The most oft abused interpretation of QM, the Copenhagen Interpretation, is also the mostly widely supported among physicists. One major tenet of this interpretation involves the collapse of the quantum wavefunction. This wavefunction is a mathematical description of a quantum system that describes all the possible states that system can be in. It is essentially a collection of probabilities that can be used, for example, to determine the probability that a particle will be found in a certain position. Before the measurement is made QM tells us that the particle is in all possible positions, what is called a superposition of states. When the particle is observed its position is then known with greater accuracy and the wavefunction is said to “collapse” into a definite state, the reality that we observe. Mystics view the wavefunction as a vibration of a universal aether that pervades the cosmos, as real as a sound or water wave. In their view the collapse occurs due to our thoughts or even the thoughts of an omnipresent cosmic consciousness of which we are all apart. In The Conscious Universe Menas Kafatos and Robert Nadeau unite the concept of the wavefunction and existence. “One could then conclude that Being, in its physical analogue at least, had been ‘revealed’ in the wavefunction…” (Kafatos and Nadeau 1990,124) It is this wavefunction collapse brought about by a human mediated act of measurement or observation that has caused the confusion between quantum theory and consciousness. Since human consciousness ultimately makes the observation it must be intimately connected to the wavefunction and its collapse. This argument dissolves into sophistry, however, by the fact that the quantum wavefunction is not a physical tangible object that can be manipulated by a human mind. The Copenhagen Interpretation makes it clear that it is just a mathematical tool, an abstraction that does whatever the equations tell it to do. Physicist Henry Pierce Stapp of the Lawrence Berkeley Laboratory echoed fellow physicists with this quote: “In the Copenhagen interpretation the notion of an absolute wavefunction representing the world itself is unequivocally rejected… The probabilities involved are the probabilities of specified responses in the measuring devices under specified conditions”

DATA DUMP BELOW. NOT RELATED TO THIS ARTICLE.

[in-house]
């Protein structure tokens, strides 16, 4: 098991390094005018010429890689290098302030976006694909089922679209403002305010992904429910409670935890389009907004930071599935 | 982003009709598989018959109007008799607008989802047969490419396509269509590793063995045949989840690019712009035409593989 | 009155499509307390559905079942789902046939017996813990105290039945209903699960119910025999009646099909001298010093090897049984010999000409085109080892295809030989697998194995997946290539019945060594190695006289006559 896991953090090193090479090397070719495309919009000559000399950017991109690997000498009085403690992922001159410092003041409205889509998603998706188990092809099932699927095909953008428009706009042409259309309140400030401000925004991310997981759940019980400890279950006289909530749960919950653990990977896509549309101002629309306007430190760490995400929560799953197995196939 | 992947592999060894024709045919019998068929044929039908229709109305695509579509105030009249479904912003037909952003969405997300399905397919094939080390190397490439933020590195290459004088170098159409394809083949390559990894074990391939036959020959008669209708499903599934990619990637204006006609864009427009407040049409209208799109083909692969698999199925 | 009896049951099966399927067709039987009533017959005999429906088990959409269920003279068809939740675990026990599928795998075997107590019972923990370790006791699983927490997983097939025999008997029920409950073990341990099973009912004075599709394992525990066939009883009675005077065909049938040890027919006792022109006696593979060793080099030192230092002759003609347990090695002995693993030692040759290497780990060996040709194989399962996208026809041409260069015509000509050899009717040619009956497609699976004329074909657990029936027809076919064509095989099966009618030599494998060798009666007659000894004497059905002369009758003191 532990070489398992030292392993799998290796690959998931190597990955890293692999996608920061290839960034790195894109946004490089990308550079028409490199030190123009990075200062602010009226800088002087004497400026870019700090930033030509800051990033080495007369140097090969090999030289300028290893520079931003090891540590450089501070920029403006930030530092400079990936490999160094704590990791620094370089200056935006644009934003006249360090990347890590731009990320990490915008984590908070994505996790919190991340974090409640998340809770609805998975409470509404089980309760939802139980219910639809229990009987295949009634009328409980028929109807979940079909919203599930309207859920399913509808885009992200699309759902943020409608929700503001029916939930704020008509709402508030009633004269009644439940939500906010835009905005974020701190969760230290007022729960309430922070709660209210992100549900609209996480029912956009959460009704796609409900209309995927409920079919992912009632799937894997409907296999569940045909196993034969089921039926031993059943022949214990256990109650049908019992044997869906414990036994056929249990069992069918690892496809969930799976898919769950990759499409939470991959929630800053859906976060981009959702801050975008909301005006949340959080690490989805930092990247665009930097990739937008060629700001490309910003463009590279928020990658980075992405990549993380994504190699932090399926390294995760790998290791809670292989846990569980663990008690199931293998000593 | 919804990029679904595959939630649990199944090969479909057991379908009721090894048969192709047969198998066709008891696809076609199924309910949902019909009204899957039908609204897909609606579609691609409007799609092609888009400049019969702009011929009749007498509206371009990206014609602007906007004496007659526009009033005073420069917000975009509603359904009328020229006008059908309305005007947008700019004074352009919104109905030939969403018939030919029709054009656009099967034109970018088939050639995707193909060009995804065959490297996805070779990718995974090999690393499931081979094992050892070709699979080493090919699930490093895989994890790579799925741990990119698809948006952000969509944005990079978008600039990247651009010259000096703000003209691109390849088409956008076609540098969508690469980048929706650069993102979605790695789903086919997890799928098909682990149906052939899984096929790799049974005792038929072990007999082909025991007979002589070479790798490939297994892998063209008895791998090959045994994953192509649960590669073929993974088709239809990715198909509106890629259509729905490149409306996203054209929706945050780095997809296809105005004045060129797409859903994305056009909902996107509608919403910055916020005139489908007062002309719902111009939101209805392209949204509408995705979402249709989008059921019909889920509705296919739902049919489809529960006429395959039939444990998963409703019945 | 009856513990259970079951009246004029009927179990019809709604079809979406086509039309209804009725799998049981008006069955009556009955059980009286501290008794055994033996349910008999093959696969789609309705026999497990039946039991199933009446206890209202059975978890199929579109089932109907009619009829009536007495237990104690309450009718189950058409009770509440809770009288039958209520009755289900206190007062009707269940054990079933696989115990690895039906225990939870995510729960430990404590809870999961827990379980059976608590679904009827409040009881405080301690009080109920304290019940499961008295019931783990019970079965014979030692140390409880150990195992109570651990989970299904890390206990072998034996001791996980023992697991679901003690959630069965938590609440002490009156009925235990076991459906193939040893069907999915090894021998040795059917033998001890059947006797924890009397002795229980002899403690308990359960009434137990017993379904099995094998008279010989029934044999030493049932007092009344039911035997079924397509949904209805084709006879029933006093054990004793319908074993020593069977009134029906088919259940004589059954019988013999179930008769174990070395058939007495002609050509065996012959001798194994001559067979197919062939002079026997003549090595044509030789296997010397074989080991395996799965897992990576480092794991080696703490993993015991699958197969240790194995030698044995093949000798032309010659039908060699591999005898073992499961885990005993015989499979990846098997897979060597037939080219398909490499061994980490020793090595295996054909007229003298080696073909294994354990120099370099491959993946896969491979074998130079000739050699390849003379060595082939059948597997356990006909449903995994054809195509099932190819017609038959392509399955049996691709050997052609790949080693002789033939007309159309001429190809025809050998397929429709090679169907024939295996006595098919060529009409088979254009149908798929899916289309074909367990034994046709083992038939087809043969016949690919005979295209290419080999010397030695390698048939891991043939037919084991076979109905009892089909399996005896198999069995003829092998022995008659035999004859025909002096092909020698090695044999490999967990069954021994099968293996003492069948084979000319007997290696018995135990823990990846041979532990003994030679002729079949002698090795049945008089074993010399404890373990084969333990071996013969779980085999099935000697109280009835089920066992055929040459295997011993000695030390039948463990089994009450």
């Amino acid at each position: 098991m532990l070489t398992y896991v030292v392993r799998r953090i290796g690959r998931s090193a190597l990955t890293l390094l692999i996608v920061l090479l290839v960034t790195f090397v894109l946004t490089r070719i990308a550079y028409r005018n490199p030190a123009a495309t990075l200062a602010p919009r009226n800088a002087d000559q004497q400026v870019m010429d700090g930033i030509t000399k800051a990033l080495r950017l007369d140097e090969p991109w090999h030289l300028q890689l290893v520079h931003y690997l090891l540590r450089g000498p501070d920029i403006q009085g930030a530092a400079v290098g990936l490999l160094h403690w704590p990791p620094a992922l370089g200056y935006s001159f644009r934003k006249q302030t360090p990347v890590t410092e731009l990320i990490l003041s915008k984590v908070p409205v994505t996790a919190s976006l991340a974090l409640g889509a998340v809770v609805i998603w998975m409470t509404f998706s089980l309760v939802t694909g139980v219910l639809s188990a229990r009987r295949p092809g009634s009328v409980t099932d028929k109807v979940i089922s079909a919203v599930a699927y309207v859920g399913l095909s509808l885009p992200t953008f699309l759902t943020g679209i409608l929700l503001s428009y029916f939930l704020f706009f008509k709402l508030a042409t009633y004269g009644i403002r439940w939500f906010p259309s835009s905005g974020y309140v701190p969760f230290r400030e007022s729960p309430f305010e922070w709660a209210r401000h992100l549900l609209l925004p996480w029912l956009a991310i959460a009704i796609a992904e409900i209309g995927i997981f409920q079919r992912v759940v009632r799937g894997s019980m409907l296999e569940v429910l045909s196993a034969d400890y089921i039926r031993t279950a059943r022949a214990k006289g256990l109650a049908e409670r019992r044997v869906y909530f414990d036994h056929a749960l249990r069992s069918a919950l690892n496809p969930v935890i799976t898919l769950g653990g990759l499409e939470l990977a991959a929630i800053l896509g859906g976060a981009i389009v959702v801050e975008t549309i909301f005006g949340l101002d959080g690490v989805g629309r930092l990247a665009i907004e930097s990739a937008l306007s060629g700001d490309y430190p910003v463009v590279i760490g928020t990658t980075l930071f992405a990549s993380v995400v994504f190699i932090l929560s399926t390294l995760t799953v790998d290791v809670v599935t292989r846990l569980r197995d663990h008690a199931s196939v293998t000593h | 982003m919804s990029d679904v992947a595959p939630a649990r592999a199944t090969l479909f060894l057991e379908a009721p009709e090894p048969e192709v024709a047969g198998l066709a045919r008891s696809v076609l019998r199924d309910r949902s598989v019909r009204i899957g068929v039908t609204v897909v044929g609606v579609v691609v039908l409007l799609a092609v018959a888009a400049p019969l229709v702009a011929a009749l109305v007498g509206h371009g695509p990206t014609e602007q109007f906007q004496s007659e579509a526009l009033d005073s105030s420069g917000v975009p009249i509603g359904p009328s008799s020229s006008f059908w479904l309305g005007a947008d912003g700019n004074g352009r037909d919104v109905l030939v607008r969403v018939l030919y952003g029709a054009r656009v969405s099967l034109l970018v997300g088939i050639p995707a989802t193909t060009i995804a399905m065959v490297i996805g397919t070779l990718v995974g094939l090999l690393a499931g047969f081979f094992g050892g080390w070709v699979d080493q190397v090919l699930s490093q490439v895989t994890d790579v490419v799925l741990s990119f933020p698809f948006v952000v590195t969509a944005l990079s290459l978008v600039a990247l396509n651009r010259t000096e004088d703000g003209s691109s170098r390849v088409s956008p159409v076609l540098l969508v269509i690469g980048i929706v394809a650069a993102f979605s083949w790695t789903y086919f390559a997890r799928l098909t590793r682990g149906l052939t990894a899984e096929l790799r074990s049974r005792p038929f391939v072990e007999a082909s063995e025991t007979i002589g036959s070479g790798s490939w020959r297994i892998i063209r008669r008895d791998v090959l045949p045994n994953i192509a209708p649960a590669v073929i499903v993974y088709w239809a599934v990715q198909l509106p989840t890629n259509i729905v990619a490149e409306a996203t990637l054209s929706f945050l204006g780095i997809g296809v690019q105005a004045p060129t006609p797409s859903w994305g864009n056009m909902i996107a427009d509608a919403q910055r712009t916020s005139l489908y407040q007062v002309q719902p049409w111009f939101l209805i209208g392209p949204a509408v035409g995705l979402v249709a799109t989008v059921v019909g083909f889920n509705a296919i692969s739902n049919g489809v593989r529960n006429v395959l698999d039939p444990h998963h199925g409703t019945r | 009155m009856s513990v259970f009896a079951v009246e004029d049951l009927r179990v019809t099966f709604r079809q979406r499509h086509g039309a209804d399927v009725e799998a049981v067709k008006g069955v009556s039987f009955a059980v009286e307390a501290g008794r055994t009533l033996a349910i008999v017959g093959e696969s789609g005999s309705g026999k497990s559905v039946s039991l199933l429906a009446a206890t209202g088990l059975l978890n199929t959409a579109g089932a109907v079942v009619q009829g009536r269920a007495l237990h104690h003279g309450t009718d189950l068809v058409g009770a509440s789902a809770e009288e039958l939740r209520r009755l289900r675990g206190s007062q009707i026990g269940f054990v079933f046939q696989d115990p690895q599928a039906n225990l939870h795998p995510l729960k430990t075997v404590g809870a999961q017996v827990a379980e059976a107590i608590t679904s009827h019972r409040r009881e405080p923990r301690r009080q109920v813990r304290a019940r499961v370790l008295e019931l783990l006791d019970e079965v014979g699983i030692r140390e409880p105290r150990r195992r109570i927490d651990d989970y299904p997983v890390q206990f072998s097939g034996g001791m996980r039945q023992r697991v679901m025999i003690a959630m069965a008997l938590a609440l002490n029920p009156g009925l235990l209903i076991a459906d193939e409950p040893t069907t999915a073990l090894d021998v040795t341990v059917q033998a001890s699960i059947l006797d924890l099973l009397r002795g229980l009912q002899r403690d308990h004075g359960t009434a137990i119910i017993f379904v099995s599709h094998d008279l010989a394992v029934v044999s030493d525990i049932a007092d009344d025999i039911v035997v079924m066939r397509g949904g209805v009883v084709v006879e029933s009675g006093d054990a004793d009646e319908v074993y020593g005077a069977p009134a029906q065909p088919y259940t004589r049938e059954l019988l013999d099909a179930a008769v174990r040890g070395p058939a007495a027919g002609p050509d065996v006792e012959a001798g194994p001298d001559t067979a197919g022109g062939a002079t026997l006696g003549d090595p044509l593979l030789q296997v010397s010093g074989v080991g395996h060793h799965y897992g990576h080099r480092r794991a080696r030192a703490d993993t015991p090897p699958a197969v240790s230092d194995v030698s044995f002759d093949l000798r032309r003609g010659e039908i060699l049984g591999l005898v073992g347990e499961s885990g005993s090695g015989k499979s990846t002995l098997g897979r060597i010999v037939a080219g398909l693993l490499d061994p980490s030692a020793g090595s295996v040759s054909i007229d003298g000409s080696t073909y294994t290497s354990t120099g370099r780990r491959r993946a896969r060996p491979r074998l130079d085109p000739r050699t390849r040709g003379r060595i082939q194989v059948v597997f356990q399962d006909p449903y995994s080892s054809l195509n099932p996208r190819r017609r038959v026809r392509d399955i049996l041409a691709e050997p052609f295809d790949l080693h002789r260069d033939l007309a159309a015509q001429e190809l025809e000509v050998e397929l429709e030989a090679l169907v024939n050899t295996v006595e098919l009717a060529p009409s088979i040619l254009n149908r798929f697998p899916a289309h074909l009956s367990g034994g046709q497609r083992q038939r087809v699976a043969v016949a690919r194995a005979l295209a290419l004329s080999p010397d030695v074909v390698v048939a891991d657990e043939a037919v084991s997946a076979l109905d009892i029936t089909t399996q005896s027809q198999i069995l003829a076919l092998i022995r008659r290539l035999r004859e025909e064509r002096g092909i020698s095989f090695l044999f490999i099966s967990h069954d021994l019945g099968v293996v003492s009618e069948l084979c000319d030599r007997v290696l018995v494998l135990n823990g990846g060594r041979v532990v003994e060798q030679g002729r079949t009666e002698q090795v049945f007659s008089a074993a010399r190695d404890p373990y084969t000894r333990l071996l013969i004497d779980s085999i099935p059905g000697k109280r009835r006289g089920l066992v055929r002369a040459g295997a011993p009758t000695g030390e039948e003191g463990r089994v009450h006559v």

The Many Worlds Interpretation of QM is yet another interpretation that has been misinterpreted to support paranormal beliefs. This view, developed by John Wheeler and Hugh Everett at Princeton, asserts that there is no wavefunction collapse. If a quantum system has ten different states into which it can change then the universe splits into 10 copies of itself each with a different outcome for that quantum event. For example, when a photon encounters a situation in which it can take one of many different paths, we get a new universe for each and every possible outcome. The universe then is like a bush that is constantly branching into new sub-universes every femtosecond. Once a branch occurs there is no way to go back to a previous branch nor get any information about it. Even this interpretation with its removal of the wavefunction has been used to “prove” that consciousness controls the universe. The human mind in this view is seen as a “channel selector” guiding the branching and sub-branching that an individual universe takes. This Many Worlds view, though intriguing, has not been met with overwhelming support by physicists. Many of them consider it highly implausible that the universe behaves the way it describes and feel that wavefunction collapse is much more reasonable. More damning is the fact that predictions for experimental outcomes do not vary from the orthodox Copenhagen Interpretation. When two theories can explain a phenomenon scientists defer to the principle of economy, or Occam’s Razor, which states that the theory with the fewest assumptions is preferred. A collapsing wavefunction is much simpler than a universe that is forever splitting.

The Quantum Mechanical descriptions of the interactions between observers and observables have led some to conclude that human consciousness is responsible for the content of reality. Some experiments have features that appear to involve the superluminal transfer of information which is interpreted as evidence for an instantaneous holistic universe in which everything is one interconnected whole. (see part one of this article) Although various interpretations have been argued about for many years, the conventional formulation of Quantum Mechanics has been overwhelmingly supported by countless experiments none of which violate a view of the universe that is reductionist, discrete, non-local, and non-holistic with no fundamental role for human consciousness. Despite the fact that psi phenomena have no such experimental backing (or perhaps because of it) true believers have usurped Quantum Mechanics to support their belief system. Victor Stenger said it best: “They use scientific argument not as a spade to probe for unknown answers to deep questions but as a brush to lay down a veneer of respectability over answers they have already determined.” (Prometheus, 1995)


1) Stenger, V. The Unconscious Quantum. Prometheus Books, 1995
2) Eberhard PH, Ross RR. Quantum field theory cannot provide faster-than-light communication. Found. Phys. Lett., 1989
3)Victor J. Stenger, The Unconcious Quantum; Metaphysics in Modern Physics and Cosmology (Amherst, N.Y. : Prometheus Books, 1995).
4)Capra, Fritjof, 1975. The Tao of Physics, Boulder, Colorado: Shambhala.
5)Chopra, Deepak. 1993. Ageless Body, Timeless Mind: The Quantum Alternative to Growing Old. New York: Random House.
6)Kafatos, Menas, and Robert Nadeau. 1990. The Conscious Universe: Part and Whole in Modern Physical Theory. NY: Springer-Verlag.